MembersThe Subbotniks who helped Israel come into being

On a frozen February morning, 37-year-old Russian peasant Rodion Trapimovich Agayev went down to the river with his razor blade and a bottle of vodka.

By Tsvi Sadan |
KIBBUTZ YITAV Photo: Miriam Alster/Flash90

There, at the river bank, he took a long sip from the bottle, said a silent prayer, and… circumcised himself. Another swig from the bottle and a few hours of rest with a vodka-soaked cloth on his wound, and then Agayev headed back home. In the following days, he would circumcise his three sons and the other men from the group of Christian-born Judaizers that he led. In his diary Agayev wrote: “Today, February 22, 1921, I have fulfilled God’s second commandment [given to Abraham].”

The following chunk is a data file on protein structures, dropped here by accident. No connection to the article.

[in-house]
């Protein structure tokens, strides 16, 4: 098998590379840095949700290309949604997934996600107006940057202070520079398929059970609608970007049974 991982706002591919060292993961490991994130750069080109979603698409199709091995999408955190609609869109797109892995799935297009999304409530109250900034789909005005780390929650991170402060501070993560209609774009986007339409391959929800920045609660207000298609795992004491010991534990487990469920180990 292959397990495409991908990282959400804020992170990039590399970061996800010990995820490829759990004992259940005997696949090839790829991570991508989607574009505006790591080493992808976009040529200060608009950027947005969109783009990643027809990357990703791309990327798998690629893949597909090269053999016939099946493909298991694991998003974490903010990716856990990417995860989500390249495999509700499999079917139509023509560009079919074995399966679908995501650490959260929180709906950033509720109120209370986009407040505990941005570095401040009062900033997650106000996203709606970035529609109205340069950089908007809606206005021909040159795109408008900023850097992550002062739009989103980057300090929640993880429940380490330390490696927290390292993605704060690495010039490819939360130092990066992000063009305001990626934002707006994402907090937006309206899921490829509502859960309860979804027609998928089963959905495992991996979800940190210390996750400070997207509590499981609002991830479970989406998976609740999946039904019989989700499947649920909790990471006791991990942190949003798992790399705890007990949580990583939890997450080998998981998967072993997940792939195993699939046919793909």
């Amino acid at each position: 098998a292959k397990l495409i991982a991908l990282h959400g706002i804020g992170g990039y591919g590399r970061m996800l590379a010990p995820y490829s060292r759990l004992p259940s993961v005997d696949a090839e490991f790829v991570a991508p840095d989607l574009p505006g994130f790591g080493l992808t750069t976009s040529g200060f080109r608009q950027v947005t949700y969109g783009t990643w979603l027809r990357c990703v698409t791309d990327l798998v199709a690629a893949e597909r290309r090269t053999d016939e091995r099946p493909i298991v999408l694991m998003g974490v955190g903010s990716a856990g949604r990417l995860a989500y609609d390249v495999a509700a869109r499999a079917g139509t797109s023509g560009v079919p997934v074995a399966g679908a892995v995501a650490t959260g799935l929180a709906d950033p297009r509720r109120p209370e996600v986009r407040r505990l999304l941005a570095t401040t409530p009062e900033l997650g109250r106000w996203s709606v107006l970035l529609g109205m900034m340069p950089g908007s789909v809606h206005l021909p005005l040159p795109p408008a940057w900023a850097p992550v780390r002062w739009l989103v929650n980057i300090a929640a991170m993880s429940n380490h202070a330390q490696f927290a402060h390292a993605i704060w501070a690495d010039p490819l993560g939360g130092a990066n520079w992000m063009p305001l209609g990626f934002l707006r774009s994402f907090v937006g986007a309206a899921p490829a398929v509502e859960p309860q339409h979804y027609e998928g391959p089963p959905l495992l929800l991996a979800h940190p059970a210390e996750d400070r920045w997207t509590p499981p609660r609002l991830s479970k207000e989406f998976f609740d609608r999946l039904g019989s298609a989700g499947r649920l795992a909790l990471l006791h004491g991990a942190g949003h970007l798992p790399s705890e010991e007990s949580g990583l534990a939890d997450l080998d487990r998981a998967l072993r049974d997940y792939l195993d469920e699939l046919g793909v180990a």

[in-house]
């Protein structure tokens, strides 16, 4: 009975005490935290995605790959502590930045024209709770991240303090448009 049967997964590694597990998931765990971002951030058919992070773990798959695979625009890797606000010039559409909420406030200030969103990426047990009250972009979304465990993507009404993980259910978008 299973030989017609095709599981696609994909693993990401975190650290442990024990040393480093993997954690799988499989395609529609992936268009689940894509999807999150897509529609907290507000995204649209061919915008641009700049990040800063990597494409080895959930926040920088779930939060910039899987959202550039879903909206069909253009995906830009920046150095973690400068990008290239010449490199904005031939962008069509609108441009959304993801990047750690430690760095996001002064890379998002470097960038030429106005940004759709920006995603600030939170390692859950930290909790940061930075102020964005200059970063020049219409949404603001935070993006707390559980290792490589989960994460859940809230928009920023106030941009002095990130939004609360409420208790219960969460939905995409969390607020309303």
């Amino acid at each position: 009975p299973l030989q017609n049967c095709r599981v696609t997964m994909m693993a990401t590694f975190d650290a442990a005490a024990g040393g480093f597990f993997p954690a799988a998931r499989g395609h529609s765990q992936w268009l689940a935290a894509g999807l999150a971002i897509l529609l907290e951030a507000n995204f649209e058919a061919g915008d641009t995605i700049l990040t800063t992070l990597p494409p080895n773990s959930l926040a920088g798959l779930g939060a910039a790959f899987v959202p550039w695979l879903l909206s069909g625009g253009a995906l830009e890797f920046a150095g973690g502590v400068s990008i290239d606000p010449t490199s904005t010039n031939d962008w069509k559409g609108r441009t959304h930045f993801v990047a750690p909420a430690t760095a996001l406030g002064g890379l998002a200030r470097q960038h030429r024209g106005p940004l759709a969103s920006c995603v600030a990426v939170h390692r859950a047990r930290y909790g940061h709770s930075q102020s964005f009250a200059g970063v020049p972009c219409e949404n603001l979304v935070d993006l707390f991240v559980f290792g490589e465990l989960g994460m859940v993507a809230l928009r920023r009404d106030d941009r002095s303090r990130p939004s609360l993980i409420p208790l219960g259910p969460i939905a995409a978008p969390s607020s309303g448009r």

Agayev and the 50 with him had decided to leave the Russian Orthodox Church and convert to Judaism. In 1923, he, his wife Rebeca and their three sons and daughter arrived in Tel Aviv in fulfillment of another commandment: “Go forth from your land, from your birthplace and from your father’s home to the land that I will show you.” Joining Agayev were nine other families of selfconverted Jews who were mistakenly referred to in Israel as Subbotniks.

The Subbotniks, along with the Doukhobours, Molokans and Proselytes (gerim), came out of an 18th century Russian Christian Orthodox...

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